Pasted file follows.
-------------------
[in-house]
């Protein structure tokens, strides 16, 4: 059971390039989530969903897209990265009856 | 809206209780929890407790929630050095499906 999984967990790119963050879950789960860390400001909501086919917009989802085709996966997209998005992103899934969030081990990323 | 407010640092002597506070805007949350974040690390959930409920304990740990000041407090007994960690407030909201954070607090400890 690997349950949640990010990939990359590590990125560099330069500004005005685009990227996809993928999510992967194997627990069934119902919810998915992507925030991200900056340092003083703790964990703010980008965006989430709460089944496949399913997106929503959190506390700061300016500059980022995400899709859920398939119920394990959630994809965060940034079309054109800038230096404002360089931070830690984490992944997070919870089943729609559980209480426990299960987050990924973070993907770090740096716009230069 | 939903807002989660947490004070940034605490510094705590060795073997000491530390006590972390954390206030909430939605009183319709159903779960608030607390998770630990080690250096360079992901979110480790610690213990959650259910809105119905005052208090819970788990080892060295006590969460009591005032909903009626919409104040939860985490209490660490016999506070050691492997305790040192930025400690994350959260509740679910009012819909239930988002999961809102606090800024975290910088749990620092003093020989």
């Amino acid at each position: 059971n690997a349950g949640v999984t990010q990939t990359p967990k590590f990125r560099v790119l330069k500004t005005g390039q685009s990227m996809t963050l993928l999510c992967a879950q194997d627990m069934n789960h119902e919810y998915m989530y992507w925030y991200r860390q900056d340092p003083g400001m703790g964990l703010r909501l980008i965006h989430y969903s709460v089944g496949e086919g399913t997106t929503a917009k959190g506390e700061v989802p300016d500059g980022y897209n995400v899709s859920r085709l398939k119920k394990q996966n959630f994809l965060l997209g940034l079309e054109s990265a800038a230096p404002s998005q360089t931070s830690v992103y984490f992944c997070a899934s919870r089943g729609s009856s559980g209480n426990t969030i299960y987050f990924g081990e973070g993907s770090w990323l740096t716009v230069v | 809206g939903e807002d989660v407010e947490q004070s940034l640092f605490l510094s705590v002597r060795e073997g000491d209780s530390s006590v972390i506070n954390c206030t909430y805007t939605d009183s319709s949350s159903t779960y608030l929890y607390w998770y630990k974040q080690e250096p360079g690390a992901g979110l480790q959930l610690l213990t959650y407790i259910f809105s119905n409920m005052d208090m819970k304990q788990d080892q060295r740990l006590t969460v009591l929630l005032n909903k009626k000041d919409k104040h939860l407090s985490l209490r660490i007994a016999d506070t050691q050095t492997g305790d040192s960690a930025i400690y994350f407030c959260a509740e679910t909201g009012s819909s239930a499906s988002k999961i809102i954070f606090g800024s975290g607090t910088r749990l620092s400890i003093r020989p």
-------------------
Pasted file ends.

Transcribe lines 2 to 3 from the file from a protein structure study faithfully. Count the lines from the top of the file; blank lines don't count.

């Protein structure tokens, strides 16, 4: 059971390039989530969903897209990265009856 | 809206209780929890407790929630050095499906 999984967990790119963050879950789960860390400001909501086919917009989802085709996966997209998005992103899934969030081990990323 | 407010640092002597506070805007949350974040690390959930409920304990740990000041407090007994960690407030909201954070607090400890 690997349950949640990010990939990359590590990125560099330069500004005005685009990227996809993928999510992967194997627990069934119902919810998915992507925030991200900056340092003083703790964990703010980008965006989430709460089944496949399913997106929503959190506390700061300016500059980022995400899709859920398939119920394990959630994809965060940034079309054109800038230096404002360089931070830690984490992944997070919870089943729609559980209480426990299960987050990924973070993907770090740096716009230069 | 939903807002989660947490004070940034605490510094705590060795073997000491530390006590972390954390206030909430939605009183319709159903779960608030607390998770630990080690250096360079992901979110480790610690213990959650259910809105119905005052208090819970788990080892060295006590969460009591005032909903009626919409104040939860985490209490660490016999506070050691492997305790040192930025400690994350959260509740679910009012819909239930988002999961809102606090800024975290910088749990620092003093020989």
């Amino acid at each position: 059971n690997a349950g949640v999984t990010q990939t990359p967990k590590f990125r560099v790119l330069k500004t005005g390039q685009s990227m996809t963050l993928l999510c992967a879950q194997d627990m069934n789960h119902e919810y998915m989530y992507w925030y991200r860390q900056d340092p003083g400001m703790g964990l703010r909501l980008i965006h989430y969903s709460v089944g496949e086919g399913t997106t929503a917009k959190g506390e700061v989802p300016d500059g980022y897209n995400v899709s859920r085709l398939k119920k394990q996966n959630f994809l965060l997209g940034l079309e054109s990265a800038a230096p404002s998005q360089t931070s830690v992103y984490f992944c997070a899934s919870r089943g729609s009856s559980g209480n426990t969030i299960y987050f990924g081990e973070g993907s770090w990323l740096t716009v230069v | 809206g939903e807002d989660v407010e947490q004070s940034l640092f605490l510094s705590v002597r060795e073997g000491d209780s530390s006590v972390i506070n954390c206030t909430y805007t939605d009183s319709s949350s159903t779960y608030l929890y607390w998770y630990k974040q080690e250096p360079g690390a992901g979110l480790q959930l610690l213990t959650y407790i259910f809105s119905n409920m005052d208090m819970k304990q788990d080892q060295r740990l006590t969460v009591l929630l005032n909903k009626k000041d919409k104040h939860l407090s985490l209490r660490i007994a016999d506070t050691q050095t492997g305790d040192s960690a930025i400690y994350f407030c959260a509740e679910t909201g009012s819909s239930a499906s988002k999961i809102i954070f606090g800024s975290g607090t910088r749990l620092s400890i003093r020989p």